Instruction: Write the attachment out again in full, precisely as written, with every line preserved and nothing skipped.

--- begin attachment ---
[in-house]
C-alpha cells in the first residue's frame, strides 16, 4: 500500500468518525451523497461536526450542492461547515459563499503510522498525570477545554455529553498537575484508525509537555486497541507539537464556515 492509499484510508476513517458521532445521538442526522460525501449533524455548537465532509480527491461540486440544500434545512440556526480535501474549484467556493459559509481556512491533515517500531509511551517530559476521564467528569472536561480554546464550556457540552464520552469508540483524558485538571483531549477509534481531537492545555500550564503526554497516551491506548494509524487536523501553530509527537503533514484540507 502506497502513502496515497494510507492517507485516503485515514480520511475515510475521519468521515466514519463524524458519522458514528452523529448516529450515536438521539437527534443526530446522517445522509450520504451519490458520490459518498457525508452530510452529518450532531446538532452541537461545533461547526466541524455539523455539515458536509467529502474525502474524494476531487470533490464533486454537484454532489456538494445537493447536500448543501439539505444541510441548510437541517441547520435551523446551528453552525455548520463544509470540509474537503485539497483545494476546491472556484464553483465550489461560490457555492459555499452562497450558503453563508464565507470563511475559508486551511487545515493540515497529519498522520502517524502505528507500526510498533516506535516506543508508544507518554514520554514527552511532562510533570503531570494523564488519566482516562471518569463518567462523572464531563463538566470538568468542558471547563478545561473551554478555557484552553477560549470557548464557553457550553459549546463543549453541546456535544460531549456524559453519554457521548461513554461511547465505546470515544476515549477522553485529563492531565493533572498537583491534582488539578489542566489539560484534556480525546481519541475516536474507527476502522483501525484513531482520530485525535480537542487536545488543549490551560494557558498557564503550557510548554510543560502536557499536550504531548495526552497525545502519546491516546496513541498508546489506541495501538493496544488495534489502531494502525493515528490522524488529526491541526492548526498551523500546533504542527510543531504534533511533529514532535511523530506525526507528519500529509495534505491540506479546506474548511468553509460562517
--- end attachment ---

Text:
[in-house]
C-alpha cells in the first residue's frame, strides 16, 4: 500500500468518525451523497461536526450542492461547515459563499503510522498525570477545554455529553498537575484508525509537555486497541507539537464556515 492509499484510508476513517458521532445521538442526522460525501449533524455548537465532509480527491461540486440544500434545512440556526480535501474549484467556493459559509481556512491533515517500531509511551517530559476521564467528569472536561480554546464550556457540552464520552469508540483524558485538571483531549477509534481531537492545555500550564503526554497516551491506548494509524487536523501553530509527537503533514484540507 502506497502513502496515497494510507492517507485516503485515514480520511475515510475521519468521515466514519463524524458519522458514528452523529448516529450515536438521539437527534443526530446522517445522509450520504451519490458520490459518498457525508452530510452529518450532531446538532452541537461545533461547526466541524455539523455539515458536509467529502474525502474524494476531487470533490464533486454537484454532489456538494445537493447536500448543501439539505444541510441548510437541517441547520435551523446551528453552525455548520463544509470540509474537503485539497483545494476546491472556484464553483465550489461560490457555492459555499452562497450558503453563508464565507470563511475559508486551511487545515493540515497529519498522520502517524502505528507500526510498533516506535516506543508508544507518554514520554514527552511532562510533570503531570494523564488519566482516562471518569463518567462523572464531563463538566470538568468542558471547563478545561473551554478555557484552553477560549470557548464557553457550553459549546463543549453541546456535544460531549456524559453519554457521548461513554461511547465505546470515544476515549477522553485529563492531565493533572498537583491534582488539578489542566489539560484534556480525546481519541475516536474507527476502522483501525484513531482520530485525535480537542487536545488543549490551560494557558498557564503550557510548554510543560502536557499536550504531548495526552497525545502519546491516546496513541498508546489506541495501538493496544488495534489502531494502525493515528490522524488529526491541526492548526498551523500546533504542527510543531504534533511533529514532535511523530506525526507528519500529509495534505491540506479546506474548511468553509460562517